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'It’s better than winning the lottery'

Over 250,000 people have now taken part in clinical trials and studies in Southampton.

One of those participants is cystic fibrosis patient Luke Southey.

Research into new treatments and advances in healthcare are enabling people with cystic fibrosis to live longer and healthier lives.

The median survival age in the 1950s is reported to have been between four and five years of age. The Cystic Fibrosis Foundation now estimates that babies born between 2018 and 2022 will have a life expectancy of 56 years.

Luke says taking part in a modulator trial at University Hospital Southampton has turned his life around.

Luke’s story

Luke was first diagnosed with cystic fibrosis when he was two years old. His mum Vicki says she felt relieved because he’d been very unwell, and she was glad it was treatable.

When he was around the age of nine, he was admitted to hospital with a bad lung infection. This meant he needed regular trips to the hospital for intravenous (IV) infusions of medicine.

“After that, it had more of an impact,” Vicki explains, “because we were in hospital every 12 weeks for two weeks of IVs, and that continued right up to when he started the trial at 15. So that was quite a hard six years for him, and his brothers, and all of us really.”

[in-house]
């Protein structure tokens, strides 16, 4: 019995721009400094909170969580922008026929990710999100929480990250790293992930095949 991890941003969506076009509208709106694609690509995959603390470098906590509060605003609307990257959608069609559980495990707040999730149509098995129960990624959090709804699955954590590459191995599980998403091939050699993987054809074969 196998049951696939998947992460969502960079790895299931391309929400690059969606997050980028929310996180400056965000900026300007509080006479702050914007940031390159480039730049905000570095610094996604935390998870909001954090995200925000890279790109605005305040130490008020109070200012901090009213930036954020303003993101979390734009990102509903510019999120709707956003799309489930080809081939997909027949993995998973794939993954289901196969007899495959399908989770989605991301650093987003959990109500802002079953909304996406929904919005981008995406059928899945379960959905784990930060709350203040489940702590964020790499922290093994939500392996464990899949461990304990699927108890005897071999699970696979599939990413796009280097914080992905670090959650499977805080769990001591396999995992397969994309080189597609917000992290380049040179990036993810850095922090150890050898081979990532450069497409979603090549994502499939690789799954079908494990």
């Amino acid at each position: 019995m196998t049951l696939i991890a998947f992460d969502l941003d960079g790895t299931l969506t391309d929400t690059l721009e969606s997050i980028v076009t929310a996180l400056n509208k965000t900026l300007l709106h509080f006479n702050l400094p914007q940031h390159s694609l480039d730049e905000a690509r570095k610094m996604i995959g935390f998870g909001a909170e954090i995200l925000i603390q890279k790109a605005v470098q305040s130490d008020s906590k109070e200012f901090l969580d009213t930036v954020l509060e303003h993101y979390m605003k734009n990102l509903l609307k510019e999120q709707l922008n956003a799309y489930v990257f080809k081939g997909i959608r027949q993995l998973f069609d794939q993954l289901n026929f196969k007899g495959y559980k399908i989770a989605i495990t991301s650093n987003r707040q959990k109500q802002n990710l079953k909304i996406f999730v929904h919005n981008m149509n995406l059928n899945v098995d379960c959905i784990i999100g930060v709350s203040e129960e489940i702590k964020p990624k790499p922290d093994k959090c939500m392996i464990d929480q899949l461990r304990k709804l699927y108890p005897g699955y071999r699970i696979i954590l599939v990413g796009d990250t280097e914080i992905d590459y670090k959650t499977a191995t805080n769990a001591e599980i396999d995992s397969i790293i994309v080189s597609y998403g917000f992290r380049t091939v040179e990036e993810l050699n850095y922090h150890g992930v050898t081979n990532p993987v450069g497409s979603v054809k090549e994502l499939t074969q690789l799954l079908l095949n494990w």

Luke’s condition deteriorated even further – coughing up a lot of blood, losing a lot of weight and struggling with his breathing. He needed to have the IV treatment every four weeks.

Clinical research

Then he was accepted onto a new trial at the NIHR Southampton Clinical Research Facility, testing a new treatment made by Vertex Pharmaceuticals. His mum cried tears of joy when she received the news.

“I actually remember saying ‘it’s better than winning the lottery’,” she says. “I was just absolutely ecstatic that he was getting the chance to start this new drug.”

“To me, it was just another medication to try,” says Luke. “But this one – I didn’t realise how much of a big effect it would have.”

Before the trial, neither Luke nor his mum thought he would be sitting his GCSEs or going to college. He used to have to go to hospital every few weeks, when he started coughing up blood, but he says that’s not happened at all in the last five years. Now aged 20, he’s passed his driving test, got a job and can go out with friends and live life to the full.

“Last year, I asked my mum ‘if I wasn’t on this medication, where would I be now?’,” he says, “and I know it sounds horrible to say, but we didn’t think I’d be alive. So it’s had a massive impact.”

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